Sauvignon has long proved elusive to winemakers seeking to add complexity and ageability to wines through oak. Valérie Lavigne, researcher at the Seguin Moreau cooperage seconded to ISVV, studies ways in which wood can be used judiciously.
While some white grape varieties, such as Chardonnay and Semillon, are particularly well suited to barrel maturation, others, with more fragile aromas, can experience a decline in typical characters due to maturation in casks that are not well suited. The aroma of Sauvignon white wines is particularly sensitive to ageing techniques. The compounds responsible for the varietal’s characteristic aroma are volatile thiols, molecules that are extremely reactive to oxygen. Excessive use of wood for ageing this type of wine, particularly new wood, can sometimes lead to a significant loss in aromatic typicity and a reduction in ageing potential, thereby promoting premature ageing of aroma, despite the presence of lees. However, in addition to contributing to aroma and flavour and, when properly judged, adding to the complexity of the wine, the use of wood for maturing dry white wines can prevent the development of reductive odours, a major risk associated with maturing wines on total lees in vats.
So in the case of Sauvignon, how can the requisite, managed oxidation provided by the wood be reconciled with the need to protect the aromas of the grape variety? The use of larger wooden containers offers an interesting alternative.
Marked differences depending on the size of the vessel
In order to validate this hypothesis, we compared the aromatic evolution of the same Sauvignon wine fermented and then aged in stainless steel vats, in new barrels, in barrels used for 2 wines, and in 50-hectolitre wooden conical trunk vats. To do this, we analysed the volatile thiols – the aroma markers in Sauvignon wines – and the compounds released by the wood at the end of the maturing process. We also carried out a comparative tasting of these different maturation methods. Tasters were asked to classify the samples according to two criteria: the intensity of the characteristic aroma of Sauvignon wines (typicity) on the one hand; and the intensity of the woody aroma on the other. The tasters then had to rank the different wines in order of preference. The results of this experiment clearly show that the intensity of fruit character for the same Sauvignon wine aged in stainless steel vats or wooden conical trunk vats is not significantly different. The supply of oxygen, which is very moderate in a large wooden container, does not seem to alter the fruity aroma of the young wine. Conversely, the intensity of the fruit character perceived in wines aged in barrels, and particularly in new barrels, is clearly reduced.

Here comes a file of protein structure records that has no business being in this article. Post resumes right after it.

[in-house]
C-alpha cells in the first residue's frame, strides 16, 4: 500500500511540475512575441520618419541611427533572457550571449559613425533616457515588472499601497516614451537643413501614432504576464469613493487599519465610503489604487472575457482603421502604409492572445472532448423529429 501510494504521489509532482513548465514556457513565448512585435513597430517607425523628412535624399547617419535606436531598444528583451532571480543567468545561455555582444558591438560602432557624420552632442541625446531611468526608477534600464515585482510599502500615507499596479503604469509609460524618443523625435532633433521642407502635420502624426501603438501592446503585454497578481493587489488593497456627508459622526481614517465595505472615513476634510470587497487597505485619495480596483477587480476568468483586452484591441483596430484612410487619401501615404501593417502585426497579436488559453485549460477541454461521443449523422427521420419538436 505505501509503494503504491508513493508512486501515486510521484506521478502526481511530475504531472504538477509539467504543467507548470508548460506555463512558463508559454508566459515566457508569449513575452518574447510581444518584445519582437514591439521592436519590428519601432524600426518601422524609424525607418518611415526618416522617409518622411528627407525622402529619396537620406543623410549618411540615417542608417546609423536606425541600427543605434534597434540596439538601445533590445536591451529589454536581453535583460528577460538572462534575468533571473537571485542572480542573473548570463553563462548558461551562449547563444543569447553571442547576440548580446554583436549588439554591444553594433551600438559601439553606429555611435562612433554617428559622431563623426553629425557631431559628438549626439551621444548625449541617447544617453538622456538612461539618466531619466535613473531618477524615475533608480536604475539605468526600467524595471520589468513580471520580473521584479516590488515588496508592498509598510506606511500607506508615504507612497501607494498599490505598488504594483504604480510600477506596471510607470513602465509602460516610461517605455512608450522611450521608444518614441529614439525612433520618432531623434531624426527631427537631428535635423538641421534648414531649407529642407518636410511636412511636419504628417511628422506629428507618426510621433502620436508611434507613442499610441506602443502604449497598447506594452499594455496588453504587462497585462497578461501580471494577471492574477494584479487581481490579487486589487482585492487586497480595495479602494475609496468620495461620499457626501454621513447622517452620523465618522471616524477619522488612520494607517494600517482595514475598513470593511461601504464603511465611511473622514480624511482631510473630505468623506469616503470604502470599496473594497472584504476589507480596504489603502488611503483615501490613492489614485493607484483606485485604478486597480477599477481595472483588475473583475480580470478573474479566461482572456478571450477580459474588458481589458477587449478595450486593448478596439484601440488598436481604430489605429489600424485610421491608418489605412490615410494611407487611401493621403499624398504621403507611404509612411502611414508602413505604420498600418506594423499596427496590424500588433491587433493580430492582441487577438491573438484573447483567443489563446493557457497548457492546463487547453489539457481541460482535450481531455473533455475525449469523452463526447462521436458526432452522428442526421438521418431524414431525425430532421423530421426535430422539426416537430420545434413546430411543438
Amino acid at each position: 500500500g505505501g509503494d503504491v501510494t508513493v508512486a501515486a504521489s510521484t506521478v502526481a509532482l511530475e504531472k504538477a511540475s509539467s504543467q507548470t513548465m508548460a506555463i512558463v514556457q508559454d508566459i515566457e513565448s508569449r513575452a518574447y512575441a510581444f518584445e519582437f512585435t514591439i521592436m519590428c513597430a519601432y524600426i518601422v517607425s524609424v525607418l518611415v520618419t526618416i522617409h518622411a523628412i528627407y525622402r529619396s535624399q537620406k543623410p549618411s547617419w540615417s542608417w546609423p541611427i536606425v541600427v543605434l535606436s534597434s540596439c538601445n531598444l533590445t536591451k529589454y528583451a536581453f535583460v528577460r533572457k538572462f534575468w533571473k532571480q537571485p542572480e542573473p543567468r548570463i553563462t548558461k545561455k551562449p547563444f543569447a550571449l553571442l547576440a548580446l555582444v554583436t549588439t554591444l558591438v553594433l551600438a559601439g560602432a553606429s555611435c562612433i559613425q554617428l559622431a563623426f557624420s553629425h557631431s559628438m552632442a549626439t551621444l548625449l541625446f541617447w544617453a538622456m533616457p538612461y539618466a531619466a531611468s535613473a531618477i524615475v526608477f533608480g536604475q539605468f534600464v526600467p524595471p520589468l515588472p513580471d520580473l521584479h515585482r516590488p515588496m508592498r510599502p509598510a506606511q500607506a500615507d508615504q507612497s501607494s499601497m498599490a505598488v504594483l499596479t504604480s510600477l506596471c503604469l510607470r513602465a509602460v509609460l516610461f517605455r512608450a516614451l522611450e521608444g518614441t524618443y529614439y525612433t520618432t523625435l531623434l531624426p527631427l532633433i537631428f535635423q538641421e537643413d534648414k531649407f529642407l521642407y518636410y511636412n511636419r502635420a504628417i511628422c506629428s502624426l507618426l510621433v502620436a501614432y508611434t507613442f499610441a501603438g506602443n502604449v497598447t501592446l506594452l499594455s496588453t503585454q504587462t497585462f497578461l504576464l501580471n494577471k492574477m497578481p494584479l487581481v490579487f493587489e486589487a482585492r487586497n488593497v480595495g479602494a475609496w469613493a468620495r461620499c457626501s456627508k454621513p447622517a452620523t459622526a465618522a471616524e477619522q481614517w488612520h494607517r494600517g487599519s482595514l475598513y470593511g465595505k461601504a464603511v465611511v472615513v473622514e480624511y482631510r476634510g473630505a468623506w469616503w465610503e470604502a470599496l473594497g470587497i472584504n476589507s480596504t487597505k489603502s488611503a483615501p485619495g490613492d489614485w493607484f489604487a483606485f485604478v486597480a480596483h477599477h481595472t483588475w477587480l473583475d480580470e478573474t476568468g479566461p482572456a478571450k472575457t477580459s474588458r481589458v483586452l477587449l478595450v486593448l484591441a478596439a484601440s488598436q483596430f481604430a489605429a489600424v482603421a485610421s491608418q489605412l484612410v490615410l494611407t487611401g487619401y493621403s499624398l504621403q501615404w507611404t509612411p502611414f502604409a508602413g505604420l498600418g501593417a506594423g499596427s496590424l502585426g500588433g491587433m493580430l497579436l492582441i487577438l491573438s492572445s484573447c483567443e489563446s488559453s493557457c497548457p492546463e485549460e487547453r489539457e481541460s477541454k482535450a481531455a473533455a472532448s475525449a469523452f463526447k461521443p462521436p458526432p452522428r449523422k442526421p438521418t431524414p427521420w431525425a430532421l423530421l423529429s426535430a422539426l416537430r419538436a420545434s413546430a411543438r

It also appears that the woody character imparted to the wine through ageing in wood is always significantly weaker and better integrated into the wine aged in new wooden vats rather than in a new or even used cask. The result is not surprising since in a 225-litre cask, the surface area of wood in contact with the wine is much larger than in a wooden vat. It therefore seems that even a new wooden vat releases fewer volatile compounds than new barrels or barrels already used for two wines.
Preserving inherent fruit character
Finally, statistical interpretation of the tasting results shows that the wine made in new casks is judged to be the least fruity, based on the typical characters of the grape variety. Barrels used for two wines and the stainless steel tank rank between the two. Wine matured in wooden vat is considered more typical. If we now consider the woody character, the stainless steel tank is obviously considered the least woody. Wines kept in new casks appear clearly woody, while those stored using the new wooden tank method are considered significantly less woody than those in barrels used for two wines. The tasters show a preference for the wine aged in new 50-hectolitre wooden vats whilst the used barrels and the stainless steel vat occupy an intermediate position and are not singled out by the tasters. Wine aged in new casks is systematically ranked last by all tasters. It is thus clear that when the woody character is too intense, it reduces the Sauvignon aromas.
The use of large wooden containers for producing Sauvignon white wines is an extremely interesting alternative to barrels. It allows the grape variety’s hallmark fruit to be preserved and the sometimes invasive woody character in this aromatic grape variety to be limited, while maintaining the wine’s oxidation-reduction balance which is conducive to preserving its ability to age without altering its personality.